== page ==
Twitter recently announced the rollout of its new voice-activated tweets by unveiling a demo online that has drawn criticism from some advocates and individuals with disabilities. The voice tweet demo featured an uncaptioned audio clip and a flashing image, both of which violate Web Content Accessibility Guidelines.
Twitter stated this was an "early version" of the feature, and later issued an apology: "We’re sorry about testing voice Tweets without support for people who are visually impaired, deaf, or hard of hearing," its tweet reads. "It was a miss to introduce this experiment without this support. Accessibility should not be an afterthought."
Twitter’s costly blunder
Twitter’s apology hopefully indicates the company is understanding the importance of integrating website accessibility from the beginning of a project. Taking cues from several critics, the company is backtracking to make voice tweets identifiable on timelines and exploring ways to support manual and auto transcriptions. The company also announced its intention to build a group dedicated to "accessibility, tooling, and advocacy across all products."
Of course, customers with disabilities shouldn’t be forced to request access to a product. But if there’s an upside, Twitter’s blunder enabled the company to gather important feedback and tips on where users’ experiences differ from expectations.
Feedback is powerful. If Twitter implements a dedicated digital accessibility team, they can solicit future feedback for products where accessibility has been integrated from the beginning. Being accessible by default and continuing to consider feedback can lessen the likelihood of backlash and lost time, money, and customers.
Every time a brand fails to prioritize accessibility, it loses customers who are negatively impacted and who may never return. The time Twitter has spent apologizing, retooling the product, and contending with a public relations snafu is time and money that are hard to get back.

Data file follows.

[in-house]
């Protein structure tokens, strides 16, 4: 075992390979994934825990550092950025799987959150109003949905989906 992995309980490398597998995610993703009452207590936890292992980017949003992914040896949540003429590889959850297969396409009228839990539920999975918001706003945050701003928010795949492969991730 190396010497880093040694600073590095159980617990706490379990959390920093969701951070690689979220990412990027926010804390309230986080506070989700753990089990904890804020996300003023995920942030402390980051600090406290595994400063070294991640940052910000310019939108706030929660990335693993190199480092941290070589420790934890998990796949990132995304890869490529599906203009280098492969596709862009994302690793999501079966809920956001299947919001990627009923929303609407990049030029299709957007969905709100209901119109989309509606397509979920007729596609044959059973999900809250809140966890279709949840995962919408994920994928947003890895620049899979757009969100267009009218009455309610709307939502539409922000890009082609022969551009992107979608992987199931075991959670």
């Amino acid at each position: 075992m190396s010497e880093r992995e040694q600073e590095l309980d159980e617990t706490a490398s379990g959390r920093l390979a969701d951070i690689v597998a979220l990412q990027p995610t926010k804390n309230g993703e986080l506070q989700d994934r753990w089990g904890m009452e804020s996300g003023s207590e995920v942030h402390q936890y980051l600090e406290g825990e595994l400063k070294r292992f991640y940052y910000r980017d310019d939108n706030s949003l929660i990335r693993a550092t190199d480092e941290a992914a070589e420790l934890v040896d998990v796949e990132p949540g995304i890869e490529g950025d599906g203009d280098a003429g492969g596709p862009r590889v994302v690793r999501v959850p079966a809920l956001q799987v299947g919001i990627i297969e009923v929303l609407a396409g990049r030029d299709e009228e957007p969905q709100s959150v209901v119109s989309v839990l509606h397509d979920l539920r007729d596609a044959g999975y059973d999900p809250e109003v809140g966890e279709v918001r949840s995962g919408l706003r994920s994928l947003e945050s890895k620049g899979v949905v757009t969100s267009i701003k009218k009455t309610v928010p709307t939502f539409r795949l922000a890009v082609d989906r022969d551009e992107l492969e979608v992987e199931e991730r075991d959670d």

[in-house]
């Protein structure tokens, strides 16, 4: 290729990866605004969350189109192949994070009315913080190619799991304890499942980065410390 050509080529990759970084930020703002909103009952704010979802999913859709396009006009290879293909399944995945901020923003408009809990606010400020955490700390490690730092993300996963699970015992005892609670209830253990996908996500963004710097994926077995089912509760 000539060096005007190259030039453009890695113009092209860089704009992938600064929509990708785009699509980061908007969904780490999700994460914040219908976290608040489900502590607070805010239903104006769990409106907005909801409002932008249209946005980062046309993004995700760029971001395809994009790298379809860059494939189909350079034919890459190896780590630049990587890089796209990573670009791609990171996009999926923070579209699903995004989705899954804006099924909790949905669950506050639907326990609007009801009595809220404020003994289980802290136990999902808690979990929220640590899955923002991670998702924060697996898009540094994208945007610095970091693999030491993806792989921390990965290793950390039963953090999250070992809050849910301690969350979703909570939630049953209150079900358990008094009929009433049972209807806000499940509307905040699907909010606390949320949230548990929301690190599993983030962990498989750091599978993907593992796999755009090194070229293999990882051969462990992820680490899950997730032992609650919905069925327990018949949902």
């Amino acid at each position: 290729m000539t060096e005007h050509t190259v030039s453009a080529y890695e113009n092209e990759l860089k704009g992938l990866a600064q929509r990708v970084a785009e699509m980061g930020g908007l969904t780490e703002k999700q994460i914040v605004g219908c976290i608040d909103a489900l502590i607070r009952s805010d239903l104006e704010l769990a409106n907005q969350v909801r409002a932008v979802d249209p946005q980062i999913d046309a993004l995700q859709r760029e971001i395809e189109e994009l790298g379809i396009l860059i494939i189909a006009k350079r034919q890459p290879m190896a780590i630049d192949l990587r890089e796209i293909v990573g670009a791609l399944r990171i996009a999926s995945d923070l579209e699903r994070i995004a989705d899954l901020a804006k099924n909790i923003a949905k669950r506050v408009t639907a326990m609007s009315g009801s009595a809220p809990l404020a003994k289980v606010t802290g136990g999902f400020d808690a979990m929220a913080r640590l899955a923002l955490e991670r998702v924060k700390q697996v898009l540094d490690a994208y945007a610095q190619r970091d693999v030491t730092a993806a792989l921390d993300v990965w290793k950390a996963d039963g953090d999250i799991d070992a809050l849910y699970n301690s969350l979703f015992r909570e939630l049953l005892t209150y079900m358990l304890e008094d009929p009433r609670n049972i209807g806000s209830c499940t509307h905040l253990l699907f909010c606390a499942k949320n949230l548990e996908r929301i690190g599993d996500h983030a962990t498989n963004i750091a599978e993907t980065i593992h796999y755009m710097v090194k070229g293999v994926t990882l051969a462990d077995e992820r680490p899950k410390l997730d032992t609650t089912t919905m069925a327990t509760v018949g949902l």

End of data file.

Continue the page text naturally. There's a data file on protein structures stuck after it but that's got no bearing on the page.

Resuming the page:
Developing an accessibility mindset could prevent embarrassing mistakes like these and enable more productive testing experiments.
What does it mean to develop an accessibility mindset?
Companies with an accessibility mindset recognize that accessibility is an opportunity for saving time and money, developing great products, and satisfying all customers — that it’s good for business. But further, they know that this isn't achieved with a checklist or quick scan. Rather, it's a commitment to putting people first.
Companies with great digital experiences keep all customers, including those with disabilities, in mind at all phases of website or digital product development. Accessibility begins with this mindset.
Is your company a "people first" company?
To begin developing an accessibility mindset, determine whether your website or digital products and services put all customers first. Asking yourself a few helpful questions can assist you in assessing whether your company is a "people first" company:
- Can people with disabilities equally perceive and engage with your products?
- Can they use products without facing significant barriers?
- Are you leaving the door open for future enhancements by listening to and incorporating feedback from your customers with disabilities?
- Do your metrics confirm that your products are accessible?
If you answered no or don’t know the answer to any of these questions, then it’s time to take a deeper dive into how customers experience your products. Doing so will enable enhancements and new designs that integrate accessibility from the outset.
Accessibility is not really a destination
Accessibility is a continuing journey that should mature and evolve. Adopting an accessibility mindset means committing to continually creating, reviewing, and enhancing digital inclusion. A digital accessibility policy that implements systematic processes can assist these efforts. But remember that accessibility is often a gradual process. Every improvement protects your business from further risk and harm while satisfying more and more customers.